Argentina's new poor sink deeper amid recession

Buenos Aires (AFP) –


Like many Argentines, Daniel Roger and his family found themselves slipping down the social ladder over the past year to join the one-third of their compatriots living below the poverty line.

Sideswiped by the country's swirling 57 percent inflation, their rent became too expensive and they were forced to move into a budget hotel to make ends meet.

The downward spiral familiar to many Argentines -- a staggering 32 percent of whom are officially classed as poor -- had begun.

"Before, we were renting an apartment, but we got to the point where we could no longer pay for it," Roger's wife Andrea Gomez, 26, told AFP.

"Now we live in a hotel, in a room that's too small for the four of us. We're paying too much, and now they are going to raise the rent."

Gomez fears they will soon have to pack their bags again and find themselves on the street.

Roger is an electrician, but since he lost his job a year ago as President Mauricio Macri's austerity drive took hold -- aimed at driving down inflation -- he's had to take a series of odd jobs.

The peso fell by around 50 percent against the dollar in a six-month period last year, a collapse that pushed inflation even higher.

The couple have had to swallow their pride to broach another step on the downward spiral, availing themselves of one of the many free meal distribution points mushrooming across Buenos Aires, as ordinary people find themselves doing extraordinary things to survive.

"You feel bad, it's shameful," says Gomez as she breastfed her youngest child.

She fills in for a cleaning company when it has work to give her. With their meager income, they just manage to pay their accommodation.

"We get meals and diapers from charities," she says.

On street corners across the Argentine capital, outside a church, or on a city square, NGOs and religious organizations offer hot meals, clothes or blankets amid the first chill winds of the austral winter.

- Runaway inflation -

"For many people, dinner is just a memory," said Bishop Carlos Tissera, the head of the Catholic charity Caritas in Argentina.

"We won't solve the problem with handouts, but politically," said Tissera, who has been most alarmed by what he called "middle class impoverishment."

The well-off have had to cut out little luxuries like cinema, restaurants and holidays simply to make ends meet.

They are the lucky ones. The poorest workers have been rocked by a wave of job losses as factories and small businesses shut down, and now many have to resort to soup kitchens.

Over the last 12 months, inflation has reached 57 percent year on year.

Argentina's inflation rate is unheard of almost anywhere else outside of crisis-wracked Venezuela -- a monthly hike of three to six percent -- equal to more than the average European country's accumulated rate over two years.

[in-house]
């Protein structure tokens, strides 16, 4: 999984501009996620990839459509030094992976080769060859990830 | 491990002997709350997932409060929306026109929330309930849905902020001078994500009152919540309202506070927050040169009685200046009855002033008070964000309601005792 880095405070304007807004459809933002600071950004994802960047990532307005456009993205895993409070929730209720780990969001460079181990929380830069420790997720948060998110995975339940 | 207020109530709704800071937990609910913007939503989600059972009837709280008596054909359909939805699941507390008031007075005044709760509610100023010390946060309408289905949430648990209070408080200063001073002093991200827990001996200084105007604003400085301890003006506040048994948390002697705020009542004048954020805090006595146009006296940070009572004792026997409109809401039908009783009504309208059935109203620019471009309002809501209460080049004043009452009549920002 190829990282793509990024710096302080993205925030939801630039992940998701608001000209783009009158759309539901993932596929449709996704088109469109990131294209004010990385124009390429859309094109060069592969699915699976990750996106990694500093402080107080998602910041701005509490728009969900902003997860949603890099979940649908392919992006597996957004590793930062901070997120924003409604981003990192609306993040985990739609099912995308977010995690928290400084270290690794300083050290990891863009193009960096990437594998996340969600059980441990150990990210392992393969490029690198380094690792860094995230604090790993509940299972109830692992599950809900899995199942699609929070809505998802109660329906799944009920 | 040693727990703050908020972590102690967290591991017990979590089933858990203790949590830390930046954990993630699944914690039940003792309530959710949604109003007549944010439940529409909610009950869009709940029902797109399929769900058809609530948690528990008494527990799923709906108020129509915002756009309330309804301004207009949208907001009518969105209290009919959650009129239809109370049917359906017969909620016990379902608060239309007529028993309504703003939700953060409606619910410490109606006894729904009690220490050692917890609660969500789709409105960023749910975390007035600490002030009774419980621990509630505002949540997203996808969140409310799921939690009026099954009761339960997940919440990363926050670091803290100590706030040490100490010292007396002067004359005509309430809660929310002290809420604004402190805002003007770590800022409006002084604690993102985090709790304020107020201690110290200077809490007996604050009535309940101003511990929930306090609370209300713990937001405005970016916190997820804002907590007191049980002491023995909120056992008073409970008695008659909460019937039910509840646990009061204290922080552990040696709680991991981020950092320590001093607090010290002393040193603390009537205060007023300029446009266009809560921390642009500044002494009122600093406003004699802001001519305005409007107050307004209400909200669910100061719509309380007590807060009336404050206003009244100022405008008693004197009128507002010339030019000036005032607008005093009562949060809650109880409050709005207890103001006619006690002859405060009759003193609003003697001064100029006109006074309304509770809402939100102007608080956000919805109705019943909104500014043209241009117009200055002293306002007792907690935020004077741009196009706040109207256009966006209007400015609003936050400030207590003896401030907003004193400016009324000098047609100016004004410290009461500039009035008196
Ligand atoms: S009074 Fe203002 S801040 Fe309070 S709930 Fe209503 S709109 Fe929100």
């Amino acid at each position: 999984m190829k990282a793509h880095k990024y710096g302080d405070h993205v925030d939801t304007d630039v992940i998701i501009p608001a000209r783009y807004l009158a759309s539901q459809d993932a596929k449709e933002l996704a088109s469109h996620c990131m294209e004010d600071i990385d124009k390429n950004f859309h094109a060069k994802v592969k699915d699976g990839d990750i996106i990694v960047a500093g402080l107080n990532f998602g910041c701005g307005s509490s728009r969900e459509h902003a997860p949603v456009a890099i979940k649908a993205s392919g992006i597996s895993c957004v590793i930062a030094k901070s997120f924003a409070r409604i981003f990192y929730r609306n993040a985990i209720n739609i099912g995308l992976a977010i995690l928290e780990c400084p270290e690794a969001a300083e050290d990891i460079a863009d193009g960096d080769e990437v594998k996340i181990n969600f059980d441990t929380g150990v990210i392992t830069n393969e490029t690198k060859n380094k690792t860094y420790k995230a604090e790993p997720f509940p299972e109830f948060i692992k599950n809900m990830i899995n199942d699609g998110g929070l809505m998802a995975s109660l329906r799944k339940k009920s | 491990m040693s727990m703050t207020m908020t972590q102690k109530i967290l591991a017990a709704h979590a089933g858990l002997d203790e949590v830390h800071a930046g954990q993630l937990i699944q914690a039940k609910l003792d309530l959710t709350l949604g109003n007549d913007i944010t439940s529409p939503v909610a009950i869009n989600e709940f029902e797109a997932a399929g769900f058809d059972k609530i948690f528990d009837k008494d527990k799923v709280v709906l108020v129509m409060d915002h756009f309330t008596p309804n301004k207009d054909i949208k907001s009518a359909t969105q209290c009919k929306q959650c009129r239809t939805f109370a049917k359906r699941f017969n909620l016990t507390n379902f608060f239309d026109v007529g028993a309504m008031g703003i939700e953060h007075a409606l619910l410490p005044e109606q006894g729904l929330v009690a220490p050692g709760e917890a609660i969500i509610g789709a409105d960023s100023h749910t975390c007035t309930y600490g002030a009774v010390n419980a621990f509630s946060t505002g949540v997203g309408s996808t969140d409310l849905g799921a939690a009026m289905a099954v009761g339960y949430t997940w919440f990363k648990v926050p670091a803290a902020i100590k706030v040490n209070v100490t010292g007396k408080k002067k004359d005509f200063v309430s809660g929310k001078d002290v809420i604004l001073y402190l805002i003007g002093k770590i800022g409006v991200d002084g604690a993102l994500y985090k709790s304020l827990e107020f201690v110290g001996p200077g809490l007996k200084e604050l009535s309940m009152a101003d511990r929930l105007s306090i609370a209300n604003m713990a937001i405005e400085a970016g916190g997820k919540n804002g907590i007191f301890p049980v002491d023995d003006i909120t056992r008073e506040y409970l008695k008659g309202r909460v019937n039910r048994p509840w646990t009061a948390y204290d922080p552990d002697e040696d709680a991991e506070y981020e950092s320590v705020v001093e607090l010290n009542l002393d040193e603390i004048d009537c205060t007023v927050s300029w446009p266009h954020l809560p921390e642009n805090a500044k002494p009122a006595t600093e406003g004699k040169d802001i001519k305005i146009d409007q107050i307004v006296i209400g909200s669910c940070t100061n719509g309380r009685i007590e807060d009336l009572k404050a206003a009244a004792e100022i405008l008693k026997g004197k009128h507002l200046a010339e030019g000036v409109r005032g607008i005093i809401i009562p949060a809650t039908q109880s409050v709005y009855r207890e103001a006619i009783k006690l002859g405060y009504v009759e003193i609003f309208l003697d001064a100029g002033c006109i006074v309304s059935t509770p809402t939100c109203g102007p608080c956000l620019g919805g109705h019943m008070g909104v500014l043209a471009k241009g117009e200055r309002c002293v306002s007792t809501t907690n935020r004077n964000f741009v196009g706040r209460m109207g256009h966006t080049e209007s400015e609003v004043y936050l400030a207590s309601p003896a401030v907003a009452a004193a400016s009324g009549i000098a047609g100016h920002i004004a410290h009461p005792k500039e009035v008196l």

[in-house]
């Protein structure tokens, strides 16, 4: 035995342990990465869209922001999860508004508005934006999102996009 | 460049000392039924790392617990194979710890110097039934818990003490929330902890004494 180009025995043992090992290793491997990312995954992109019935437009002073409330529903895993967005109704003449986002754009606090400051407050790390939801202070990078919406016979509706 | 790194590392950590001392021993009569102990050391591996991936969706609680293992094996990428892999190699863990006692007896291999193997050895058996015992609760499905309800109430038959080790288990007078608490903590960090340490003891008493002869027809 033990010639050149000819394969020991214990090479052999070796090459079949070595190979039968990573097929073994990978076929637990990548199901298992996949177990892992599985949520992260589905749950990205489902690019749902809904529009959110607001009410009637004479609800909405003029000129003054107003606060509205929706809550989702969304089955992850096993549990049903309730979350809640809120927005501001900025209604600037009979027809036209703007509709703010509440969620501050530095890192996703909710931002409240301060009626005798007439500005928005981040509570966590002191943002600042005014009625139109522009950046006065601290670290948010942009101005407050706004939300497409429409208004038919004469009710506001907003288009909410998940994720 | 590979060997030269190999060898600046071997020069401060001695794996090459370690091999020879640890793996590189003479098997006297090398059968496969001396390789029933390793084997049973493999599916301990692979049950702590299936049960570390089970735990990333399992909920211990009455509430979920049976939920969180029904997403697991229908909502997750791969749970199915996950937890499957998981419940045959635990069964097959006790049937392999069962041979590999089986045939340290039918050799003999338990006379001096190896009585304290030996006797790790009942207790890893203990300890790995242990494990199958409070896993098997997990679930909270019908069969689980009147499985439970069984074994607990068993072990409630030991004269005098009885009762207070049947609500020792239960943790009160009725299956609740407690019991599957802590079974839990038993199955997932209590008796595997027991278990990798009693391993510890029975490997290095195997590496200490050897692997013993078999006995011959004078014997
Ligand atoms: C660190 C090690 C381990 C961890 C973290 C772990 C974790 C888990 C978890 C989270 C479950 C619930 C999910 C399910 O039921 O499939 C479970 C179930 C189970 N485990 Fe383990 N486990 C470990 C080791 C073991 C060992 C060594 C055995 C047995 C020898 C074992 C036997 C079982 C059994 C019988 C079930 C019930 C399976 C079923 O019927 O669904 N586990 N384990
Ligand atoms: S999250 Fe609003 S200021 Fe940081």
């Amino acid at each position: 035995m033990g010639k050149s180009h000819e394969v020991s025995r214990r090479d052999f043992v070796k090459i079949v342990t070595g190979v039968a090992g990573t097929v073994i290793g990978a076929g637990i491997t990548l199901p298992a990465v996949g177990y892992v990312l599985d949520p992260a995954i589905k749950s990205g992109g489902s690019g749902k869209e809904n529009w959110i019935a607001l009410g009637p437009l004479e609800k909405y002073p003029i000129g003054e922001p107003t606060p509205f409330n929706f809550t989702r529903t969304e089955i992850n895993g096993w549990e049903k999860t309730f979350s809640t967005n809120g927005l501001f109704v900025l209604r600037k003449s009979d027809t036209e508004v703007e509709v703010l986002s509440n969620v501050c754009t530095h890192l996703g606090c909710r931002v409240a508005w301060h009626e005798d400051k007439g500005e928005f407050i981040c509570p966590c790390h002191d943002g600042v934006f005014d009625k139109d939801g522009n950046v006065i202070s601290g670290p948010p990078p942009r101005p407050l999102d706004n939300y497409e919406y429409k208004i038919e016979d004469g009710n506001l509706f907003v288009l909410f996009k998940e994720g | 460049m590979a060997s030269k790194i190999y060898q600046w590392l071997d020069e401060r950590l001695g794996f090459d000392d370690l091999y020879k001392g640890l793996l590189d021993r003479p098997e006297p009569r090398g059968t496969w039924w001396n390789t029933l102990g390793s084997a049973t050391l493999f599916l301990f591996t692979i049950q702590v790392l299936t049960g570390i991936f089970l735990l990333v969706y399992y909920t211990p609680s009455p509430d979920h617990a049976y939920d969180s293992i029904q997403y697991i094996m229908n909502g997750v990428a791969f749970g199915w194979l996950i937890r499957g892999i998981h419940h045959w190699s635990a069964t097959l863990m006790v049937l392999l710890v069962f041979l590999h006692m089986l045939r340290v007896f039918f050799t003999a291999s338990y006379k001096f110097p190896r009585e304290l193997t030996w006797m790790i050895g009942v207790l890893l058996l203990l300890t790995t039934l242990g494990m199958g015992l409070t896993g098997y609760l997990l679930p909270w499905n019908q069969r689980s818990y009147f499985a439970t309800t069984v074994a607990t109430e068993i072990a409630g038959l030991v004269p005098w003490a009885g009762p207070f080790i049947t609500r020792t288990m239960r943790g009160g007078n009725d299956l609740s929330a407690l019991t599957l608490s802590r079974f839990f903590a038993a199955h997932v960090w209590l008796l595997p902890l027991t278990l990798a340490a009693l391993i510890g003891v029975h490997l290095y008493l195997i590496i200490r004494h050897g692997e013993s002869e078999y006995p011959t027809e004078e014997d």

A third of the resource-rich South American country's 44 million people now live in poverty, which affects the majority of children.

Against this background of economic chaos, Cintia Sosa is bringing up her nine children, ranging from a one-month-old baby to a 15-year-old, in a Buenos Aires suburb.

Her brick house in a working-class district of the capital is covered by a corrugated tin roof. Inside, an industrial oven reflects her vanished hopes of building a better life.

She wanted to create a business selling pizzas and empanadas -- Argentine savory pastries. But the rising price of gas, flour and other ingredients have clipped her entrepreneurial wings.

"We can't make ends meet. We can't get our business off the ground," she said. Her husband's temporary job allows the family to tick over. "As his job is temporary, his wages are not index-linked," to keep pace with runaway inflation, Sosa worries.

Their fridge and washing machine have broken down and they don't have the money to pay for repairs.

"In the past, I was able to buy sneakers for my children, but money has lost its value," said the young woman, who remains thankful that at least her children attend school and are in good health.

Macri's campaign promises to reduce poverty before his 2015 election seem a distant dream. Seven million people receive state aid and 14.3 million are poor, including around three million classed as destitute.

Even with two wage packets, many are finding it difficult to cope. Ariel Fernandez, a 41-year-old carpenter, his teacher companion, and their two daughters live in a small house in the Mataderos neighborhood, near Buenos Aires' bustling ring-road. The house is owned by his parents.

Between them they earn the equivalent of around $1,200 a month.

What matters to them is a quality of life that is disappearing under the strain of near-constant recession.

"We're not looking for a life of luxury," said Fernandez, "only to keep the barbecue and the ravioli going at the weekends. Not for the food, but the family gathering around it, but we've lost it."